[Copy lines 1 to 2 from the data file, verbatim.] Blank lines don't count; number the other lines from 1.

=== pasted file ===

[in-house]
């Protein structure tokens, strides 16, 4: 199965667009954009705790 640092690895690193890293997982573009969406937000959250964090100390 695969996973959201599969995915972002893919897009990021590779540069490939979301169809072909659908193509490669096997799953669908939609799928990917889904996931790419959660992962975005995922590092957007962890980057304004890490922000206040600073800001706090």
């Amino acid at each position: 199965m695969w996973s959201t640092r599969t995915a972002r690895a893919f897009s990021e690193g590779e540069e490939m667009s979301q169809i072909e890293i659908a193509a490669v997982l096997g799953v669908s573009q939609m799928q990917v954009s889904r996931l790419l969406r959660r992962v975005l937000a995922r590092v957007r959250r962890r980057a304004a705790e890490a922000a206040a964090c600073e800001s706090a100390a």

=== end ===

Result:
[in-house]
């Protein structure tokens, strides 16, 4: 199965667009954009705790 640092690895690193890293997982573009969406937000959250964090100390 695969996973959201599969995915972002893919897009990021590779540069490939979301169809072909659908193509490669096997799953669908939609799928990917889904996931790419959660992962975005995922590092957007962890980057304004890490922000206040600073800001706090």